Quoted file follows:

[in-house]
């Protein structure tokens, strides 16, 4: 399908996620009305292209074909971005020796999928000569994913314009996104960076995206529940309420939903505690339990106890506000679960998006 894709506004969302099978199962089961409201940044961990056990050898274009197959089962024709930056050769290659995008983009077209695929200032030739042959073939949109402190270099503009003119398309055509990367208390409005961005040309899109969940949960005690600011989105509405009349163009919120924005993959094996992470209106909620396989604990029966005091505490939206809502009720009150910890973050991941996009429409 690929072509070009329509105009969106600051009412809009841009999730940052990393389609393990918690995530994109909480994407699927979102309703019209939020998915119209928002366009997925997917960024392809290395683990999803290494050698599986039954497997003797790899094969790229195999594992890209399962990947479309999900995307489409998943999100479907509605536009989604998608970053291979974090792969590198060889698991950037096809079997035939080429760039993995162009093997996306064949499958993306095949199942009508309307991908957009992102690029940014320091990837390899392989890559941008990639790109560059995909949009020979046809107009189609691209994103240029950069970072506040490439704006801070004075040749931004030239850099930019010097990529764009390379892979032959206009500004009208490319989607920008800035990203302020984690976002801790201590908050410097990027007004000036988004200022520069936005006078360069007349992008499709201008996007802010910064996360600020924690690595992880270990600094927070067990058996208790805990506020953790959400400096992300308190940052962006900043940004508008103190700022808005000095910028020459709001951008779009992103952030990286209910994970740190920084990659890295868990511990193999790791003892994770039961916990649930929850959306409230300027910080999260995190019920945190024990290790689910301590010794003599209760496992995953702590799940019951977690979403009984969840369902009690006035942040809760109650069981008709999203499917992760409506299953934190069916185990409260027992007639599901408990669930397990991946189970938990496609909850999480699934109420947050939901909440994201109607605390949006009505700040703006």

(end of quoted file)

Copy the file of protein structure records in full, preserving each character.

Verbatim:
[in-house]
């Protein structure tokens, strides 16, 4: 399908996620009305292209074909971005020796999928000569994913314009996104960076995206529940309420939903505690339990106890506000679960998006 894709506004969302099978199962089961409201940044961990056990050898274009197959089962024709930056050769290659995008983009077209695929200032030739042959073939949109402190270099503009003119398309055509990367208390409005961005040309899109969940949960005690600011989105509405009349163009919120924005993959094996992470209106909620396989604990029966005091505490939206809502009720009150910890973050991941996009429409 690929072509070009329509105009969106600051009412809009841009999730940052990393389609393990918690995530994109909480994407699927979102309703019209939020998915119209928002366009997925997917960024392809290395683990999803290494050698599986039954497997003797790899094969790229195999594992890209399962990947479309999900995307489409998943999100479907509605536009989604998608970053291979974090792969590198060889698991950037096809079997035939080429760039993995162009093997996306064949499958993306095949199942009508309307991908957009992102690029940014320091990837390899392989890559941008990639790109560059995909949009020979046809107009189609691209994103240029950069970072506040490439704006801070004075040749931004030239850099930019010097990529764009390379892979032959206009500004009208490319989607920008800035990203302020984690976002801790201590908050410097990027007004000036988004200022520069936005006078360069007349992008499709201008996007802010910064996360600020924690690595992880270990600094927070067990058996208790805990506020953790959400400096992300308190940052962006900043940004508008103190700022808005000095910028020459709001951008779009992103952030990286209910994970740190920084990659890295868990511990193999790791003892994770039961916990649930929850959306409230300027910080999260995190019920945190024990290790689910301590010794003599209760496992995953702590799940019951977690979403009984969840369902009690006035942040809760109650069981008709999203499917992760409506299953934190069916185990409260027992007639599901408990669930397990991946189970938990496609909850999480699934109420947050939901909440994201109607605390949006009505700040703006």